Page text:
I’ve been thinking about this a lot lately. From a design and development standpoint, my job might be done once a new website launches but is the website itself truly finished? Or is it just beginning? After switching to WordPress as my primary platform of choice a few years ago, I’d say it’s just beginning.
When I turn over the keys to a brand new site to a client, they have at their disposal a new place to share their vision & goals with potential clients and build conversations. Being able to edit anything and everything on the site means that every bit of information on the site can (in theory) be up-to-date.
But is it? Usually no. And I am no exception to that.
I think I blog an average of once every other month on this site. In the words of Charles Barkley, “That’s turrible.” I also have quite a few new websites that get launched on a monthly basis that fail to get included in the portfolio section of this site.
We often use being to busy as an excuse, but how long does it really take to keep things updated if you plan ahead? I need to make some time in my schedule to keep things fresh around here even if it’s just on a weekly basis. Heck, 20 measly minutes a week would probably help.
As for my website itself, I launched the current version in August of 2010. I’m already soooo ready to create a new version. I think there are a lot of things that could be toned down and even removed (I’m talking to YOU home page slider). I’m also realizing that there are probably three main things my potential clients care about, all of which can go into a blog format of some sort: Recent projects, client testimonials, and insight from me on launching the best website you could possibly dream of.
In other words, I think the actual blog portion of my site needs to become the site. It seems kind of backwards, but wouldn’t you rather see something I built last week instead of something I launched two years ago? Wouldn’t you prefer to read the most recent client testimonials just to be sure I haven’t gone totally Gary-Busey-crazy in the past few months?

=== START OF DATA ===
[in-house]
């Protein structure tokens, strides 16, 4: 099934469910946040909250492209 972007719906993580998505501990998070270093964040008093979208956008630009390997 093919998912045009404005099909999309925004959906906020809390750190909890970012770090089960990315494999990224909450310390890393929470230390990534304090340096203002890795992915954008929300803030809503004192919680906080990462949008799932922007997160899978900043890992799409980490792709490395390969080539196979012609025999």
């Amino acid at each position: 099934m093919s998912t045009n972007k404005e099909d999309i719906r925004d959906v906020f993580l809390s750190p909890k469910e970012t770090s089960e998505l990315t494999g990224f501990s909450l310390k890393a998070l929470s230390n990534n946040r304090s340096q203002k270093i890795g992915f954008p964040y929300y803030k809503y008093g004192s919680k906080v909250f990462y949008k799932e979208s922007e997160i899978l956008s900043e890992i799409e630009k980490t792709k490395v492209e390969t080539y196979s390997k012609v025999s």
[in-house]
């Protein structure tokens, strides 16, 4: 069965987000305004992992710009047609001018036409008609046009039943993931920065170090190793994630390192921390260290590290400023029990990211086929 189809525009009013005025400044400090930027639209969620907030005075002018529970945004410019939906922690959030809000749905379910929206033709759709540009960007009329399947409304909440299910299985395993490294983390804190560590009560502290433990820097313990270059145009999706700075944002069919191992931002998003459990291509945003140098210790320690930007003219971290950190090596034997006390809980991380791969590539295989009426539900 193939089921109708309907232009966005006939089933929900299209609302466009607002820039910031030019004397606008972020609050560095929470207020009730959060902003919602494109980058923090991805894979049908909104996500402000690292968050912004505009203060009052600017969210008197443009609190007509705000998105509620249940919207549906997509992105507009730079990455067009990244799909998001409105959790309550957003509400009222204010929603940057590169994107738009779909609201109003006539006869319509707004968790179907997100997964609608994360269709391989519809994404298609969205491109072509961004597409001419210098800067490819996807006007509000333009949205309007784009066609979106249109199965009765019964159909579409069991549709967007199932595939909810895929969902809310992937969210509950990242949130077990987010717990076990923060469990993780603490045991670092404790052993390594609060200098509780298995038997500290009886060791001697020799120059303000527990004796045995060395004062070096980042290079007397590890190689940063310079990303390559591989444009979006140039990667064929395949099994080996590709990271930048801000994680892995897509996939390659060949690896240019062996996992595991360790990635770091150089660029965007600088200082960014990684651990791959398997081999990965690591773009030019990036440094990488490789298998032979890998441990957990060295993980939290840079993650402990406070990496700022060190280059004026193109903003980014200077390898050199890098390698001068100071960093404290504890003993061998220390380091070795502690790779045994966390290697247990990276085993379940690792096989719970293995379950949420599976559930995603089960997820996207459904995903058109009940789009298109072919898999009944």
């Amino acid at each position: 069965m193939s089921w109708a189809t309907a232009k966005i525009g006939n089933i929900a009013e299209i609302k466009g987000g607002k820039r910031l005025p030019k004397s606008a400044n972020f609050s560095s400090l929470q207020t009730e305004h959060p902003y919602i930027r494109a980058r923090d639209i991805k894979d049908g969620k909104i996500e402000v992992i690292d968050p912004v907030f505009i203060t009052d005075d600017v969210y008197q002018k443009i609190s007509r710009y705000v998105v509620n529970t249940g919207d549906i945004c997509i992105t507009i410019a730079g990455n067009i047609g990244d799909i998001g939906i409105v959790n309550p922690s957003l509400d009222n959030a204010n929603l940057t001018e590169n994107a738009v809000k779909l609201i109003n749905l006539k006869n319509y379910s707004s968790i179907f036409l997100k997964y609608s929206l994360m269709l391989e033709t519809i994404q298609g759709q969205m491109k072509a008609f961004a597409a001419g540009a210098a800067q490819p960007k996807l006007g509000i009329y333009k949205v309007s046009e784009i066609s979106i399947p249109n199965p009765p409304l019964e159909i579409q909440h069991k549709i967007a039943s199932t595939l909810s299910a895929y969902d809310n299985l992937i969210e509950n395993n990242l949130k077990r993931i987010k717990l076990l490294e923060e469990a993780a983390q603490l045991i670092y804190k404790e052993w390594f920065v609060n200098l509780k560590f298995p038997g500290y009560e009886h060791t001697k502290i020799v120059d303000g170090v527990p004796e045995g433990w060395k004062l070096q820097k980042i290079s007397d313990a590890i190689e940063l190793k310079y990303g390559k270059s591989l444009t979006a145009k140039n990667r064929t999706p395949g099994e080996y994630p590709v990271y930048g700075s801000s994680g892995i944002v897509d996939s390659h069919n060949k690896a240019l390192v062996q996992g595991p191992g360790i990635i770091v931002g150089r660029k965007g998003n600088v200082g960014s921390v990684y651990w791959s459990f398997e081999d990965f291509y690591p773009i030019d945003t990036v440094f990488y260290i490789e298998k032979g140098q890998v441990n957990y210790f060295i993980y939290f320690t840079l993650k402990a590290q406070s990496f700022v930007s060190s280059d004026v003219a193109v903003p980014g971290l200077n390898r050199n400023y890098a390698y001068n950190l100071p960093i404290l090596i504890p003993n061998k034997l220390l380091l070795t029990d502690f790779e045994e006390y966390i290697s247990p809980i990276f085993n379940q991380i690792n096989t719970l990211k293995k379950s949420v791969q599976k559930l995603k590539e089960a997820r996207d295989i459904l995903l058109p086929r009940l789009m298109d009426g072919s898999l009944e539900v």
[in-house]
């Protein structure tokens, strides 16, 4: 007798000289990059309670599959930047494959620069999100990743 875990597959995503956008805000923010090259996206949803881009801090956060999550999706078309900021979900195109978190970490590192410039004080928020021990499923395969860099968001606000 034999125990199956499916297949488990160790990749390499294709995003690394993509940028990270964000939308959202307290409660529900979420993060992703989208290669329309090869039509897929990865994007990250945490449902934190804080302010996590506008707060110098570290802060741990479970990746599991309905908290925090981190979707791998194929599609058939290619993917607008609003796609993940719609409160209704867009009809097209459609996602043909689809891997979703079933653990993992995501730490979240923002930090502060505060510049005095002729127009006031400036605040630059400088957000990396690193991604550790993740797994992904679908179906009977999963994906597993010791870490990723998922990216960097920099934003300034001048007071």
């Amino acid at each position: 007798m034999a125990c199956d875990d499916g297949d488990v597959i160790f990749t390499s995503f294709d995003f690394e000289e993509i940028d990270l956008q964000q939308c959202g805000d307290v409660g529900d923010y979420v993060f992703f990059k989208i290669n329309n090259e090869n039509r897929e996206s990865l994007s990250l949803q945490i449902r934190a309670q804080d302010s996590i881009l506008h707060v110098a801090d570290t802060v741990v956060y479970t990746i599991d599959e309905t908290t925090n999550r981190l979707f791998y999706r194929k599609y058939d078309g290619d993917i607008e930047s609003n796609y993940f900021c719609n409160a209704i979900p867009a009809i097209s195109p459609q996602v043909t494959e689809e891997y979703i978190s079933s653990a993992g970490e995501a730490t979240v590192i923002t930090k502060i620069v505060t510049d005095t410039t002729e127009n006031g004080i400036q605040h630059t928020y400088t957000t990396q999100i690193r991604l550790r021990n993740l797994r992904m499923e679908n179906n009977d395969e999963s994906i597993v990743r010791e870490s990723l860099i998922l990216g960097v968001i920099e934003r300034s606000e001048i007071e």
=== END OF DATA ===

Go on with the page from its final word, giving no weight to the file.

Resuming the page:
Also, I’m wondering if I should remove all the “we” language from this site and speak in the first-person. At times, there is a “we” in Lift Development as I team up with other web designers & developers, but the company itself is owned by me.
So I guess this is my promise to you. I’m going to simplify things around here. I’m going to keep crafting my site the very same way that I encourage my clients to. I’m going to share new designs and websites. I’m going to do the occasional screencast tutorial or video interview. It’s going to be good.
And before I go, I need to give credit where credit is due. Some of you know that I’m the co-host of a live show/podcast for freelance web folks called Freelance Jam. This week our guest was web designer Sarah Bray (Go ahead and click – I won’t be offended if clicking this link means you hire her instead of me) and much of what I’ve just confessed in this post is a result (aka direct ripoff) of what she shared with us. She even launched a service for website owners that forces them to spend time with their website on a weekly basis for great rewards.
So, hello there website. I know it’s been a while, but while I preach update, update, update to my clients, I fail to do so myself. Let’s make this right. This is a relationship that will last.